This module also introduced CSS variables, which reminded me of something I forgot to mention in previous updates. One way to think about CSS is as a collection of algorithms; the layout algorithms. And you can see properties as the arguments to these algorithms. For example, even though the width property has the same name, it can have completely different behaviours on a display: block or a display: flex element. Using this mental model, CSS variables and all their quirks are a lot easier to understand. You can learn more about that idea in this post: Understanding Layout Algorithms.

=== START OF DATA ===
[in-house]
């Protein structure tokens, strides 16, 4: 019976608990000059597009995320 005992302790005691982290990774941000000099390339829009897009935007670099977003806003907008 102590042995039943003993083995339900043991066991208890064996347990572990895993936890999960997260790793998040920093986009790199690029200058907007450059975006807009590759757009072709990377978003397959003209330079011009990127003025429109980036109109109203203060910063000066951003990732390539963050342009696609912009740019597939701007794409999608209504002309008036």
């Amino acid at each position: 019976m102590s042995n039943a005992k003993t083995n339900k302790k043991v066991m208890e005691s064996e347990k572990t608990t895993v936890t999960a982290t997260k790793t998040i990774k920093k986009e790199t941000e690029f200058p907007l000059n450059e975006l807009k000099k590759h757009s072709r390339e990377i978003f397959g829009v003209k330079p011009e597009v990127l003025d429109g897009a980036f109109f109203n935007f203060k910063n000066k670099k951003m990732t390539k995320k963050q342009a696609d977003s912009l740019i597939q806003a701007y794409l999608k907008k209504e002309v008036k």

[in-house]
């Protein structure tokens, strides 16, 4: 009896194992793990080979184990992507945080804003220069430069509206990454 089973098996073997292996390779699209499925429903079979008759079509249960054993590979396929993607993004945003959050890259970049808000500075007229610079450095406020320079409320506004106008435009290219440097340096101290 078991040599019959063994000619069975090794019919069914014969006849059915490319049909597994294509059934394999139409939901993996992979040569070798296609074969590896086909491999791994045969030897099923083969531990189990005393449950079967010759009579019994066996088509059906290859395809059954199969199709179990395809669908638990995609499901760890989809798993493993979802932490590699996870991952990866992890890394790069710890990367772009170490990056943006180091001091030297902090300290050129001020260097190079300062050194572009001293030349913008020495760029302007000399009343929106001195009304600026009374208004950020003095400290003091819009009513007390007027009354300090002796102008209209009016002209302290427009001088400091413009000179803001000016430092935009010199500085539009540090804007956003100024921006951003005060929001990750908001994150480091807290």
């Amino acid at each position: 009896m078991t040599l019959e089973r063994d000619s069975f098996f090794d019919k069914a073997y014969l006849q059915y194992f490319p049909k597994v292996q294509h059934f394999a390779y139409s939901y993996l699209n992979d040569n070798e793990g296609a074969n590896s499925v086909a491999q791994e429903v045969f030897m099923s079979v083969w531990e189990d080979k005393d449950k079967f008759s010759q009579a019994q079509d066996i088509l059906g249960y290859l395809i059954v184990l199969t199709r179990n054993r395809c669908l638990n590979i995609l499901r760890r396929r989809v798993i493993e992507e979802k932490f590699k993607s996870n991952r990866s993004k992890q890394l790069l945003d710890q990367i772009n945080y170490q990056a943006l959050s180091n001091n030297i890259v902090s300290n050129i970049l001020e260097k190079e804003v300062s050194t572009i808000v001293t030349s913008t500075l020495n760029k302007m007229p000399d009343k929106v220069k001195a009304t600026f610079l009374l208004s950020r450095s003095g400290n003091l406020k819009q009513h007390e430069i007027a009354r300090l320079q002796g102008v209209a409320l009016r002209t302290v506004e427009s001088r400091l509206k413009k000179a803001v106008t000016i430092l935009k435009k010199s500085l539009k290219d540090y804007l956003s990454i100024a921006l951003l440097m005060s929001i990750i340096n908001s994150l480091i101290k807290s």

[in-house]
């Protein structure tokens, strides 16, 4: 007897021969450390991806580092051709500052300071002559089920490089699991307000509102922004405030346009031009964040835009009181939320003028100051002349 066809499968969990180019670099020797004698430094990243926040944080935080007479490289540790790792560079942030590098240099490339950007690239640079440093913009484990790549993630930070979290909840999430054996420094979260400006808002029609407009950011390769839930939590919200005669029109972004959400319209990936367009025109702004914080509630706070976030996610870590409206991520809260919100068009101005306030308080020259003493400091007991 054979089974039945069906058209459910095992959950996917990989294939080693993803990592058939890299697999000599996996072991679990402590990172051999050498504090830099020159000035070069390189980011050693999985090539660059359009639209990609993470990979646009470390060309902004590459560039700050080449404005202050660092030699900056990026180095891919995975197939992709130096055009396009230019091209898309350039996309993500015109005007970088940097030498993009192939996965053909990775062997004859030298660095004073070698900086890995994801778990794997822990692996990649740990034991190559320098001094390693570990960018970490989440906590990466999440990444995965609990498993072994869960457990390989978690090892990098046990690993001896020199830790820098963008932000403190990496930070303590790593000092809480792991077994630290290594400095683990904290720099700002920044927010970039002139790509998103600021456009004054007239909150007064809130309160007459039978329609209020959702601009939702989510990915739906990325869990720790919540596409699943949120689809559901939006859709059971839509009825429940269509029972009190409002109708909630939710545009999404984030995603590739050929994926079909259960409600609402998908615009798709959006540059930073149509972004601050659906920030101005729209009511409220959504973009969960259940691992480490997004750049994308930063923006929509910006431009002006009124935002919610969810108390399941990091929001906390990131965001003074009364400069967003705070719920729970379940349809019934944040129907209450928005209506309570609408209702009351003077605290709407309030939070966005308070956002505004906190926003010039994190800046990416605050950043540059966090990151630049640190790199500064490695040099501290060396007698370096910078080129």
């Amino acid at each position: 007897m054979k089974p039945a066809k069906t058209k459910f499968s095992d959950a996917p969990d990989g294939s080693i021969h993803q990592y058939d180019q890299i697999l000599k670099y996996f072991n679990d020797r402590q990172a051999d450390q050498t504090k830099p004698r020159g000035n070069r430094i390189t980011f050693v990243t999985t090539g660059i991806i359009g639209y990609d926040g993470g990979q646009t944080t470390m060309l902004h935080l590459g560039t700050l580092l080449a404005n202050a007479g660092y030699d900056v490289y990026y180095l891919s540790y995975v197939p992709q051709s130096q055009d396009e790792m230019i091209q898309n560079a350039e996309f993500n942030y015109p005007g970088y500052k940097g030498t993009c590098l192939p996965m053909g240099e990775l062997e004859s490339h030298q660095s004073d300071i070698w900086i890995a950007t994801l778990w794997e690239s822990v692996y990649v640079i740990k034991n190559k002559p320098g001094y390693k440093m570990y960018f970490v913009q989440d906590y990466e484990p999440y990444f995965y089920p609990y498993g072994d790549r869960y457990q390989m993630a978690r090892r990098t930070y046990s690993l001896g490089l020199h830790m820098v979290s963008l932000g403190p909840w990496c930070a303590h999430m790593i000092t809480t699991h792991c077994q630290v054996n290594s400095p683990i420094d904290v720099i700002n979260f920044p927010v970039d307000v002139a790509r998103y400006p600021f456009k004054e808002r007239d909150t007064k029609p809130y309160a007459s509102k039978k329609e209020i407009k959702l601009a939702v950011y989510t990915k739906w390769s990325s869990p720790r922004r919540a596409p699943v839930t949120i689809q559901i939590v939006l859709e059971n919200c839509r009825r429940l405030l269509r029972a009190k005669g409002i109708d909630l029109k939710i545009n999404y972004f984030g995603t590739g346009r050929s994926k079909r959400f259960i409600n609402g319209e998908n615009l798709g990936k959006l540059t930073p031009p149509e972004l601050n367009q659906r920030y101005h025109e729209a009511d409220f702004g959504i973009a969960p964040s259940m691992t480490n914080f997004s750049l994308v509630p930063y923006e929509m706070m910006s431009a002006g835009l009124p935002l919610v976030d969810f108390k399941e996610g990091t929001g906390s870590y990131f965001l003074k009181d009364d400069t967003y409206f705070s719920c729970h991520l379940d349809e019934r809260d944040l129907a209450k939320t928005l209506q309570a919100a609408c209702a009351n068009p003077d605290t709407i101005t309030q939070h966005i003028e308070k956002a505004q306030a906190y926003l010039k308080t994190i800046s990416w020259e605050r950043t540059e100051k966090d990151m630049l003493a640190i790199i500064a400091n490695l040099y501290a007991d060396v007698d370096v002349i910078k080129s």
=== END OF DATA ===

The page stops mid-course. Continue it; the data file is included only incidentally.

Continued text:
In summary, overall I enjoyed this module as well. But this time, there was something I didn't like: the code stack :/. In module 3, I learned about Styled Components and it was fun to learn something new. But now it's starting to become annoying, since working with TailwindCSS is a lot easier (not to mention React vs Vue). It was annoying to the point that completing the workshop felt more like a fight against the tools than learning CSS. Hopefully, it won't be much of an issue for the remainder of the course.